This is actually two questions:
- is the airport duty free a cheaper way to buy something in country X than other stores in country X?
- is the airport duty free a cheaper way to buy something than buying it at home?
When I bring wine or rum into Canada, Canadian customs doesn't care whether I bought it a duty free or not. So if prices or selections are better at some random store, buy it there. (Of course, unless you travel to the country a lot, the chances are you won't know the duty free prices while you're just wandering around.) But if you do, and you see a good deal (compared to home) go for it.
You need to know how much of something you can bring home duty free (Canada will only let you bring one carton of cigarettes, and only two bottles of wine, so going beyond that will cost you) and what that item costs at home.
I used this logic to get two very nice bottles of Australian wine that would have been $40 in Ontario for just $20 Australian each. That was in a wine store in a tourist mall, so perhaps I could have got them for $16 Australian by putting in more effort, but I wasn't motivated to do so. (And by buying them in advance, I was able to pad them into my luggage and not have to drag a heavy plastic bag around on the airplane, my terminal change at LAX, and the drive home.) On a different trip, I got a $40 (in Ontario) bottle of rum for $12 at an airport duty free in Turks and Caicos.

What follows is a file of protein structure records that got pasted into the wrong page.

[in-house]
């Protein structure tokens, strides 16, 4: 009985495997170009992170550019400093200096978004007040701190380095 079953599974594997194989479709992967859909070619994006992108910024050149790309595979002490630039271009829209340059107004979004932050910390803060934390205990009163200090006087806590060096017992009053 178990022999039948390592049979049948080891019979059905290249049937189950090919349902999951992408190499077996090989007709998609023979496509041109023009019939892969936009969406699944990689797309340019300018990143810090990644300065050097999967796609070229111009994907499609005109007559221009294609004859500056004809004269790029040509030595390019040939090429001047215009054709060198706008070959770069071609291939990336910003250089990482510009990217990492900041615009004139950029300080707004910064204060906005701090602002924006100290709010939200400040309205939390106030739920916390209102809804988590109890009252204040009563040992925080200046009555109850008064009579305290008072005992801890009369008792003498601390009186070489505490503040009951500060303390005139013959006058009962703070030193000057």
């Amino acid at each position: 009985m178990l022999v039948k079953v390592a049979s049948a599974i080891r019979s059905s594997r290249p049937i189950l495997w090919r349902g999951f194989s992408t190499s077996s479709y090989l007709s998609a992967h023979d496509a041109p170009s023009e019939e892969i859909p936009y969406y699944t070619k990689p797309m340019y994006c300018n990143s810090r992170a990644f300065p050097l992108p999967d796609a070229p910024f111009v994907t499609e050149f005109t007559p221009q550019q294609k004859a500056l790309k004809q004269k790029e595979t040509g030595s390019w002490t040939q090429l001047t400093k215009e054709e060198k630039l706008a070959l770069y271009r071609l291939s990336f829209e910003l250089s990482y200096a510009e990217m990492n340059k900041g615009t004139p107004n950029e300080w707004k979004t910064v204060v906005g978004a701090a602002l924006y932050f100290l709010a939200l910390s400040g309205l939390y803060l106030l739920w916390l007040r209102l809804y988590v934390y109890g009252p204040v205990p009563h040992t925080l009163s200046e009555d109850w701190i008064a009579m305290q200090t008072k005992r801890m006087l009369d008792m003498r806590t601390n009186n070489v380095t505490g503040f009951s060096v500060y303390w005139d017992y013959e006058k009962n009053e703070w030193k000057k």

If you have no idea where stuff is produced, or what it costs at home, do not buy it at the airport duty free. I have seen plenty of examples where things are far more expensive at the airport duty free than they would be at home.